Security through responsibility

Security providers are in rude health, unlike security itself. The industry must make itself more accountable if it is to make real progress for its customers

In a week dominated by security stories, two divergent strands refused to be woven together. One was commercial expansion: McAfee raised forecasts on strong results, Microsoft unveiled new research centres in Europe and Asia to flesh out its security push, and a whole host of announcements flowed from the Infosecurity show. All the signs of a robust and growing sector.

And then there was Bruce Schneier. The very existence of Infosecurity got his goat: it shouldn't need to exist, he said, because products shouldn't be so insecure in the first place that they need a security industry at all. His is a Cassandrean voice in the wilderness: Schneier has often been ignored or dismissed by those whose interests he questions, and so it was here. Human nature and computer fallibility make this an impossible dream, said Graeme Cluley of Sophos; it's just what people want, said analysts. There's much more truth in what Schneier says than they'd like to admit.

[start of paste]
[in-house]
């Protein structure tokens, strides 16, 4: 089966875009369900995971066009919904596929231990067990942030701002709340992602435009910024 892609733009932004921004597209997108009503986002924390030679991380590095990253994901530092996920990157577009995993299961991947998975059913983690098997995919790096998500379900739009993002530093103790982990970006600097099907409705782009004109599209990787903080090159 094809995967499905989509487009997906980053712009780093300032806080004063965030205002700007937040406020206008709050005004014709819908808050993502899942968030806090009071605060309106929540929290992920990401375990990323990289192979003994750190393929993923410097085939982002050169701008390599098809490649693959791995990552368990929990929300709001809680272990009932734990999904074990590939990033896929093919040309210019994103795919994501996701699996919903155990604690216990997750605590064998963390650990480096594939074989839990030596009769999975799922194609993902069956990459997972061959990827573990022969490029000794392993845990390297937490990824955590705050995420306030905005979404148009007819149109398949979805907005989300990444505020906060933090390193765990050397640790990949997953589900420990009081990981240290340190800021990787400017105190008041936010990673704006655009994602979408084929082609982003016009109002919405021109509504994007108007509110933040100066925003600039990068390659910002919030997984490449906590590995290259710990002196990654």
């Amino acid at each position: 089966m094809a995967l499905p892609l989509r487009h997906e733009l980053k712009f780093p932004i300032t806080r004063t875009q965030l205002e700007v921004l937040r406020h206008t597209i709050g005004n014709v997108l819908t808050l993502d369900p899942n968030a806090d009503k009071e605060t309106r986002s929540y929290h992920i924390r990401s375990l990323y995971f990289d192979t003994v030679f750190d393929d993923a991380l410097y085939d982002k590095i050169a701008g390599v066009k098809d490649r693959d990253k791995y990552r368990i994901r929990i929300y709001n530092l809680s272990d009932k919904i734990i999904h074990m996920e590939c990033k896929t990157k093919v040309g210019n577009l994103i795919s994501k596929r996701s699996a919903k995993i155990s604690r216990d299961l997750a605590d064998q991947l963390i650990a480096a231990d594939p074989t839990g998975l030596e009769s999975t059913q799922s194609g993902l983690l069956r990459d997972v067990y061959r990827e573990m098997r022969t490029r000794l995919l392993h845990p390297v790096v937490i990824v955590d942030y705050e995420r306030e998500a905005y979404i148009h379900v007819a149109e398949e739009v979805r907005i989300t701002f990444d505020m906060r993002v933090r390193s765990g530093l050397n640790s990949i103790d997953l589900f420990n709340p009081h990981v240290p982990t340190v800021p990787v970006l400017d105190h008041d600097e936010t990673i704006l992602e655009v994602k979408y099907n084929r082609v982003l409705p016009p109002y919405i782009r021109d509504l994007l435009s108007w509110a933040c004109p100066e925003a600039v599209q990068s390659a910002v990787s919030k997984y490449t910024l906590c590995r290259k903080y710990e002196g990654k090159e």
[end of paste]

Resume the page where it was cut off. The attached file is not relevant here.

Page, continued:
There is no doubt that the security industry often harms its own interests, through hype, poor software and worse customer service. Too often, the perception is that the vendors' responsibilities end when the software's sold — and that talking up threats is a major part of marketing. Hardware vendors collude in pushing out pre-installed packages that may not be what the customers want, and not being clear about what the customers are getting. And there are no signs of the big security companies making efforts to improve the problems that really need tackling — where are the Symantec-sponsored workshops on writing safer software in the first place?

An interesting analogy is with medicine. Until a scientific approach was established, medicine was a mixture of ad-hoc cures, folklore and quackery. With increasing confidence in rationality and respectability, though, the field became more evidence-based, more formalised and more self-regulating. Doctors were expected not just to cure, but to do so in accordance with moral and practical guidelines that governed their membership of the industry. Education of practitioners and the lay public became paramount. The patients acquired considerable rights and an expectation of control in the process, and of scrupulous honesty.

This is the model the security industry needs to emulate. It needs to establish codes of conduct, an independent body with regulatory powers, metrics for performance and proper disputes procedures. It's rich enough to do this; it merely needs the maturity to accept it.

 

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